Top Social Security earners will receive nearly $5,000 a month in 2024. Here's how they got there.

Share


Social Security recipients could face big changes in 2024, thanks to inflation and tax-related adjustments that will affect everything from monthly benefits to the amount recipients owe in taxes. On the one hand, the maximum benefit in 2024 will be close to $5,000 per month.

The old age and disability program provides monthly payments to more than 70 million people, from children to retirees. Those benefits are credited with keeping millions of Americans from falling into poverty, with monthly checks adjusted each year to keep up with inflation. In 2024, profits will increase increase 3.2%.

Many of the changes in 2024 are related to cost of living adjustments which will not only increase recipients' monthly income, but potentially subject more of their income to taxes, experts say. This may come as a surprise to some Social Security recipients who mistakenly believe their checks are tax-free.

“There's a widespread misperception, and social media doesn't help at all, that Social Security beneficiaries don't pay taxes, and that's not the case at all,” said Mary Johnson, a Social Security and Medicare policy analyst at Senior Citizens. League.

Understanding your tax liability for Social Security payments is important because otherwise a senior may not have saved enough for his or her golden years, Johnson added. “You may have to save 20% more than you thought you would need, or 25% more,” he said.

These are some of the changes expected in 2024.

Maximum Social Security benefit will reach almost $5,000 per month

The Social Security Administration announced its annual queue in October, fixing the 2024 change in the most recent inflation data. Seniors and other beneficiaries will get a 3.2% increase, a much smaller boost than the 2023 and 2022 increases of 8.7% and 5.9%, respectively.

The average benefit will increase to $1,907 per month in 2024 from $1,848 this year.

But retirees receiving the maximum Social Security payment will see much higher incomes, with their monthly checks increasing to $4,873 in 2024, according to the agency. That's an extra $318 per month in each paycheck compared to the current year.

So who gets the biggest payout? There aren't many people, Johnson noted.

“The only way to get it is if you're (Apple CEO) Tim Cook and you've been paying the maximum” on your payroll taxes, he joked. “It's like 1% to 2%.”

Social security administration says that the maximum benefit is received by people who have earned the maximum taxable income since age 22 and then waited to claim their benefits at age 70. Workers pay Social Security taxes up to a maximum income level, which was $160,200 in 2023. That threshold is not subject to Social Security taxes.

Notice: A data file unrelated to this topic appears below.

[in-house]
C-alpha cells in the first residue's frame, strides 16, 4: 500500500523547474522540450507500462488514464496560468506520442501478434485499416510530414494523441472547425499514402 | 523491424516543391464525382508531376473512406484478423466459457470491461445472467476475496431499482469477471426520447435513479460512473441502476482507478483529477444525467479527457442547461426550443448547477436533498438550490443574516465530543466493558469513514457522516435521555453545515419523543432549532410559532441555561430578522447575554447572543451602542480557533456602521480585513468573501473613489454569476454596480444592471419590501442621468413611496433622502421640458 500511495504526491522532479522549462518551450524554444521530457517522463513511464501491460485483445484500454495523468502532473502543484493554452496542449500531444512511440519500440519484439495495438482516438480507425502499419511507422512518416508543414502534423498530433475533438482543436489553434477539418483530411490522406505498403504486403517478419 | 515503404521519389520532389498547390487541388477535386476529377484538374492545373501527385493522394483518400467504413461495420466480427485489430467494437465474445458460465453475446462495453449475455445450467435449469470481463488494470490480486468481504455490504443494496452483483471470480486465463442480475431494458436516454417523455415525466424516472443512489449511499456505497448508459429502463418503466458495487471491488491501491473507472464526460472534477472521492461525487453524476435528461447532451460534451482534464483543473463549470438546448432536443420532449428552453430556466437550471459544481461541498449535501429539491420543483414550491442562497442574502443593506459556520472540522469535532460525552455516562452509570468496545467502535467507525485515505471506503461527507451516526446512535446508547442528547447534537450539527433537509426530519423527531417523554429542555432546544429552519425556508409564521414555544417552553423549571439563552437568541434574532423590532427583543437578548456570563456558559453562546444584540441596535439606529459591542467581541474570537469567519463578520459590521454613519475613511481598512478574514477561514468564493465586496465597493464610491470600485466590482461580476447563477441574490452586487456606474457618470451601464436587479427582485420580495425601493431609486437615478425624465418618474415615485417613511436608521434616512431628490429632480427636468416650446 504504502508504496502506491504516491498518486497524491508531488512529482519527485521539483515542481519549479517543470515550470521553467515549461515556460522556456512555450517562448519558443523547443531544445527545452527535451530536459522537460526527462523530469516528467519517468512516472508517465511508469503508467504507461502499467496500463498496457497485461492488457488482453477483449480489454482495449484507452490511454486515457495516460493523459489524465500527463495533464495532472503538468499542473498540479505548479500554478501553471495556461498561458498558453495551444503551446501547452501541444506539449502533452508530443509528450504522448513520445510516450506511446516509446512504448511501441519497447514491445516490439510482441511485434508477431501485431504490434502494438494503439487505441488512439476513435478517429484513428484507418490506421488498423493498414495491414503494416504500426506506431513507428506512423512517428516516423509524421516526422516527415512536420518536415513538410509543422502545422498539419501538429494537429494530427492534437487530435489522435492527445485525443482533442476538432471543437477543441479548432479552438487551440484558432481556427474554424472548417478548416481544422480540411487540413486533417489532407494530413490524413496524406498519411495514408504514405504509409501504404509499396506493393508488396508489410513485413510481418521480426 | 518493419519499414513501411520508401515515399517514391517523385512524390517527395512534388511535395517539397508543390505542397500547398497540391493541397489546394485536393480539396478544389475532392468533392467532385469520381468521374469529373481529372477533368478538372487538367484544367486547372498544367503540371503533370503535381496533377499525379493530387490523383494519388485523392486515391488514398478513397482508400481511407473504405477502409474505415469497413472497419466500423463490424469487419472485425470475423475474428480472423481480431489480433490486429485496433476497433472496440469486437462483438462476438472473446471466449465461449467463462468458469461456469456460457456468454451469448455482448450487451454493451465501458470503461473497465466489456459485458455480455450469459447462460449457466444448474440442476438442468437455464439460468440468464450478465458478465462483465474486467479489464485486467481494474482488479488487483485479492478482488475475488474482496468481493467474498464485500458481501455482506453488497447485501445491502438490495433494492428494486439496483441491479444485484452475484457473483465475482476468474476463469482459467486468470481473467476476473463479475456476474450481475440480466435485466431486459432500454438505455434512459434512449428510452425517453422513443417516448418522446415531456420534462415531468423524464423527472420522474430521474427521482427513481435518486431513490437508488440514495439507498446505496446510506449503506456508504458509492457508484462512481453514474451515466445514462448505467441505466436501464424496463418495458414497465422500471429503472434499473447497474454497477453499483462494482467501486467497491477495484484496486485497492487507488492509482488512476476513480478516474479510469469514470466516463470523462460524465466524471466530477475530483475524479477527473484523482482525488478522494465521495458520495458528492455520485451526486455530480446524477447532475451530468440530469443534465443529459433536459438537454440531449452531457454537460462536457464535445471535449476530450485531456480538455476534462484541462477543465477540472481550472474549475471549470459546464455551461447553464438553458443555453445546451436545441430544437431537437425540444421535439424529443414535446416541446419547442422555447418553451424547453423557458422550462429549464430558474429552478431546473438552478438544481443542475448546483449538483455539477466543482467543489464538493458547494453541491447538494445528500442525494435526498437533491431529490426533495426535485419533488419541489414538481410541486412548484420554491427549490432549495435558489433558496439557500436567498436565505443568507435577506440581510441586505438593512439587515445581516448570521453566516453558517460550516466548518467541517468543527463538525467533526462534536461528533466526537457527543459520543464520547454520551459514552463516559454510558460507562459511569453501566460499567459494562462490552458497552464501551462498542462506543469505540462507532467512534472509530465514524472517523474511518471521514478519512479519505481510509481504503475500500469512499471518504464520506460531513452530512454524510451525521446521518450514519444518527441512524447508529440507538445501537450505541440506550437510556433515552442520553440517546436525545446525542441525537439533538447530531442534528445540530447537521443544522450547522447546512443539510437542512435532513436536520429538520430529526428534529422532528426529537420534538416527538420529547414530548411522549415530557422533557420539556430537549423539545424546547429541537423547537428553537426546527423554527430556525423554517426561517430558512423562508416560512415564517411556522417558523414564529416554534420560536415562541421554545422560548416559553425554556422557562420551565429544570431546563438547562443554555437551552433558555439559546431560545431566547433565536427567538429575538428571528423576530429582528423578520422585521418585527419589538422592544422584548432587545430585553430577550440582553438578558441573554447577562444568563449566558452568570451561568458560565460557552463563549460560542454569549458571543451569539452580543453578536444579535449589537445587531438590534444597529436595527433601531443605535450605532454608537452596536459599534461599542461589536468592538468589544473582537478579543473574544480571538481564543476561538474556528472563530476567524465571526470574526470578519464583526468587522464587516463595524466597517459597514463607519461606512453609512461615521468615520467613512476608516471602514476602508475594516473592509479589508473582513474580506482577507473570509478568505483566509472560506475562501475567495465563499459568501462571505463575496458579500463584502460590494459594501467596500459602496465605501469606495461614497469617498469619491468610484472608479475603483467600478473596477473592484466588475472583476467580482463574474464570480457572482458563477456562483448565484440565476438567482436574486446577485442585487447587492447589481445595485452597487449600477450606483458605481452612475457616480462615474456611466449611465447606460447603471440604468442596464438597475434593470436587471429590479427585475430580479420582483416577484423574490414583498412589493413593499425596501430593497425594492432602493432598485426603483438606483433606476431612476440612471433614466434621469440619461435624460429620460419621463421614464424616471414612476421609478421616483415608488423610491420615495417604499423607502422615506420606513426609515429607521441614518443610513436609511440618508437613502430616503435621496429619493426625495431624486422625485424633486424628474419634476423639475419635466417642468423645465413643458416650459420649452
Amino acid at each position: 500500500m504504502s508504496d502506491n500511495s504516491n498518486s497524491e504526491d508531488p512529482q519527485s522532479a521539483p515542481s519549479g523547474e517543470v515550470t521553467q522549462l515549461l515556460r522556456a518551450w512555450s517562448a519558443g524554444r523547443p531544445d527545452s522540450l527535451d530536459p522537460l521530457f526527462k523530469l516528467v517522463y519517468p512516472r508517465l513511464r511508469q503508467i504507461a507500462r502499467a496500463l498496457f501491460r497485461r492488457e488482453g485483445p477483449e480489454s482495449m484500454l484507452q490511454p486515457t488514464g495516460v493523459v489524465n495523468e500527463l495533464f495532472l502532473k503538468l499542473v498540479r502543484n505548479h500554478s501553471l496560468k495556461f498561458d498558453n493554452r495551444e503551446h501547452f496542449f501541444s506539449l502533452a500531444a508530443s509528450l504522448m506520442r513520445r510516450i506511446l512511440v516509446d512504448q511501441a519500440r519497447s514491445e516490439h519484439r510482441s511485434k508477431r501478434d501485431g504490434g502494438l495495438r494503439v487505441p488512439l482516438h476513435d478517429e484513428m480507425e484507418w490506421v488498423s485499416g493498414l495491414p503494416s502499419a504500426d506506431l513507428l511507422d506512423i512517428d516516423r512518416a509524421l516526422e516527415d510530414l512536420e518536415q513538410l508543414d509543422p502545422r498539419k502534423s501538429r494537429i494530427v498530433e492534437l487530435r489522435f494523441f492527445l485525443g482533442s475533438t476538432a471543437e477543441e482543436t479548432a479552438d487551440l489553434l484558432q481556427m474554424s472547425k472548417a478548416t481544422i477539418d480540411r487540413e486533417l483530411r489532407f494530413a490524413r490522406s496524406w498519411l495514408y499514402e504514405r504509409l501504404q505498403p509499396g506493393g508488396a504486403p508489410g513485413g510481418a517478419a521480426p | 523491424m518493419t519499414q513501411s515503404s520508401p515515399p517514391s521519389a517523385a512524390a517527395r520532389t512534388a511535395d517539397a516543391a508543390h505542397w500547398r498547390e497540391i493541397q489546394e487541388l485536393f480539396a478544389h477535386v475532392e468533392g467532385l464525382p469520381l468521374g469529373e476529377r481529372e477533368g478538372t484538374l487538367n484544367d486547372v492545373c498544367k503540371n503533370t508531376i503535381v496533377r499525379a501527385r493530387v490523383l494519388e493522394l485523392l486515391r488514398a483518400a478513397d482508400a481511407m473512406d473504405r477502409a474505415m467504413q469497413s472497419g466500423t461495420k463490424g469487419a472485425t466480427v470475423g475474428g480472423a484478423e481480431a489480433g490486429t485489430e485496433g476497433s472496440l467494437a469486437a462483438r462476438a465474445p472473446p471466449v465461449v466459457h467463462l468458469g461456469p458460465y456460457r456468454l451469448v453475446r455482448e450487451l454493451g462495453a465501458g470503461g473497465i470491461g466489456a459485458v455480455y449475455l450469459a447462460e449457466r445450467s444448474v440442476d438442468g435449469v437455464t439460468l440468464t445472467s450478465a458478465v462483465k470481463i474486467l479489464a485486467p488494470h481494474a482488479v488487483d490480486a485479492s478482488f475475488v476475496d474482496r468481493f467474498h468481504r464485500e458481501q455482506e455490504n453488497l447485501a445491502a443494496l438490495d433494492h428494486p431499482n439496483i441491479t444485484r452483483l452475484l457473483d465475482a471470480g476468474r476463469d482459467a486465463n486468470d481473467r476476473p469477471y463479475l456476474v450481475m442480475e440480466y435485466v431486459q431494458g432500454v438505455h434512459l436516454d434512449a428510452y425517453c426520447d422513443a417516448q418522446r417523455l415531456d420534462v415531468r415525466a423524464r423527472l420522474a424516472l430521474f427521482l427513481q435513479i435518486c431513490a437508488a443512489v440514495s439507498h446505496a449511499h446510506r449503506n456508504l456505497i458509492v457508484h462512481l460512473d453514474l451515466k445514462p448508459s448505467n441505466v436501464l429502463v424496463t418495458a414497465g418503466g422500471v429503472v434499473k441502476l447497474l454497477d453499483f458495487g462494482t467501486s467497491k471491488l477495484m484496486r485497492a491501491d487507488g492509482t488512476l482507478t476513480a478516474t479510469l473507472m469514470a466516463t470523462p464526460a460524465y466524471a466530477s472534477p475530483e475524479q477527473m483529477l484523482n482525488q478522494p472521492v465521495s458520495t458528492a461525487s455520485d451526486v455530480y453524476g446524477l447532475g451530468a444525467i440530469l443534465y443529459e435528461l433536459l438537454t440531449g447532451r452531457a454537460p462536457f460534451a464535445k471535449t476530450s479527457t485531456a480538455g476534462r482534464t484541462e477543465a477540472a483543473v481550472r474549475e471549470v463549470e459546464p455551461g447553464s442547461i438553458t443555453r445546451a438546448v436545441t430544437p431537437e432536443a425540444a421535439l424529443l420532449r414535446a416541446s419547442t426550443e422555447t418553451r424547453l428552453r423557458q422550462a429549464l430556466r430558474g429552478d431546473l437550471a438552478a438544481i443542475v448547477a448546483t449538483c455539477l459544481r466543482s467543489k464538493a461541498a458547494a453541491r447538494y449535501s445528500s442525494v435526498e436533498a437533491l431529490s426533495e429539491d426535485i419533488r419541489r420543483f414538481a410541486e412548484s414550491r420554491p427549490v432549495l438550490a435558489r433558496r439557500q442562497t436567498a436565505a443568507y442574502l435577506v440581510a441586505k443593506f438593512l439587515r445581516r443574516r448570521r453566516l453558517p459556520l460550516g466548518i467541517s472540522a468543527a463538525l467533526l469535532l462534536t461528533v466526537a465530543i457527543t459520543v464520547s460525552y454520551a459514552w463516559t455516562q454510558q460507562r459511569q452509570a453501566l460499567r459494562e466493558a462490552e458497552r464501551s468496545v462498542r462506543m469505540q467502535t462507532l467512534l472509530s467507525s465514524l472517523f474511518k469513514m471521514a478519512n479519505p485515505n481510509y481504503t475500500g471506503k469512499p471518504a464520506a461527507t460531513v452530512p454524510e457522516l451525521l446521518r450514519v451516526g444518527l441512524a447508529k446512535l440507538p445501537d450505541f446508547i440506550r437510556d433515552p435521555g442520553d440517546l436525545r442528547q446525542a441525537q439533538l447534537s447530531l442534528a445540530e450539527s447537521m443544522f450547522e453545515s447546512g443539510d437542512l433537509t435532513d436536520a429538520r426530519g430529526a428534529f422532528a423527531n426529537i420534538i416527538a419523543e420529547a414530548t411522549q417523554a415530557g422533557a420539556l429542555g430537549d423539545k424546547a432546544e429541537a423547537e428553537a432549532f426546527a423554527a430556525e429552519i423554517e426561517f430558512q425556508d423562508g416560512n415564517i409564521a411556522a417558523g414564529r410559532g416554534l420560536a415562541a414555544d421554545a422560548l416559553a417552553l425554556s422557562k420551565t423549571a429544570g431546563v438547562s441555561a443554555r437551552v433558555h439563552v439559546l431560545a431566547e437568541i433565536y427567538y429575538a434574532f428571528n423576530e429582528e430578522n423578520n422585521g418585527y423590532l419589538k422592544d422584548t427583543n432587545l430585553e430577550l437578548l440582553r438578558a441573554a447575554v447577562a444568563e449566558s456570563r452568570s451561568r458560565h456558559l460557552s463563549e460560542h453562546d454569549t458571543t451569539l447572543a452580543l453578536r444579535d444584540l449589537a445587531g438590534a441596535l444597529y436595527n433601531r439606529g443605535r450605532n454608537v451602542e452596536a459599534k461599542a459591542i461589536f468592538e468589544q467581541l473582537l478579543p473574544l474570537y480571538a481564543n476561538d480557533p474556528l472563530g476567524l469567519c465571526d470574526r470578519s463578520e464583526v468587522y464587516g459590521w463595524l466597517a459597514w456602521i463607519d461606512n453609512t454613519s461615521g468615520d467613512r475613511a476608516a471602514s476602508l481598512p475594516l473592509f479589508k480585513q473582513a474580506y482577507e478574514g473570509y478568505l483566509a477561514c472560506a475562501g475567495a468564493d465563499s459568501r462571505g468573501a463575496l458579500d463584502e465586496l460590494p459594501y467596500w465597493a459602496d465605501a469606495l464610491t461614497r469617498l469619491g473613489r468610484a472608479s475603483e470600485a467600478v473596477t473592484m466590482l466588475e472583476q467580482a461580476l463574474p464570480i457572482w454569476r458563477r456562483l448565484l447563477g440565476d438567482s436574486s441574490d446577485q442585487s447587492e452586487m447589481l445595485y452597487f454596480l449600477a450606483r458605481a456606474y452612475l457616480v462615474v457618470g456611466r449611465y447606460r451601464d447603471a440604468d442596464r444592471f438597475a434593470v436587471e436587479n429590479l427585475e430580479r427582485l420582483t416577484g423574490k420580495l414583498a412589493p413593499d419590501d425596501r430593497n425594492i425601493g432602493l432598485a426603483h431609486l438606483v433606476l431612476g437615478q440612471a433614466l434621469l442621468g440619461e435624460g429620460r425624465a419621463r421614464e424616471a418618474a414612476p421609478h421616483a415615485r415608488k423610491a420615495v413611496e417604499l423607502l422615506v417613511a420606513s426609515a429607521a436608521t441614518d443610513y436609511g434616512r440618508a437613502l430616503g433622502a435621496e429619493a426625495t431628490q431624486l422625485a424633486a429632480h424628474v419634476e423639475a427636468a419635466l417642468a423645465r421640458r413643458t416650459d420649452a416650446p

And while people can claim their Social Security benefits starting at age 62, they can increase their monthly checks if they delay applying, with the maximum payment going to those who wait until they turn 70 to claim.

Greater benefits? You may owe more in taxes

More Social Security recipients could see a higher tax bill in 2024 due to a quirk in the Social Security system.

Recipients must pay federal income taxes on their benefits if they earn above a relatively modest threshold. This threshold has not changed since 1984, although inflation and profits have increased considerably since then.

Each year, more seniors are subject to income tax on their retirement income because their benefits generally increase each year with the COLA. And many have income from sources other than Social Security, such as IRAs or 401(k) accounts, which can cause more of their Social Security benefits to be taxed.

Here are the thresholds:

  • Individual taxpayer: Between $25,000 and $34,000, you may have income taxes on up to 50% of your benefits. More than $34,000 and up to 85% of your benefits may be subject to taxes.
  • Joint filers: Between $32,000 and $44,000, you can pay taxes on up to 50% of your benefits. More than $44,000 and up to 85% of your benefits may be subject to taxes.

Less than 10% of Social Security beneficiaries paid taxes in their benefits in 1984, but today that figure has risen to about 40%, according to the Social Security Administration.

“We're dealing with the fiscal side of inflation here, and inflation can drive up taxes” because the threshold hasn't changed in nearly 40 years, Johnson said.

Workers can also pay more taxes

Some workers could also face higher Social Security taxes in 2024. This is because the IRS adjusts the maximum income threshold for Social Security each year to keep up with inflation.

In 2023, workers paid Social Security taxes on income up to $160,200. For an individual, the tax rate is 6.2% of income, and their employer pays another 6.2% into the program.

But that threshold raise to $168,600 in 2024, meaning higher earners will likely face higher Social Security taxes next year.



Source link
Share

Leave a Reply

Your email address will not be published. Required fields are marked *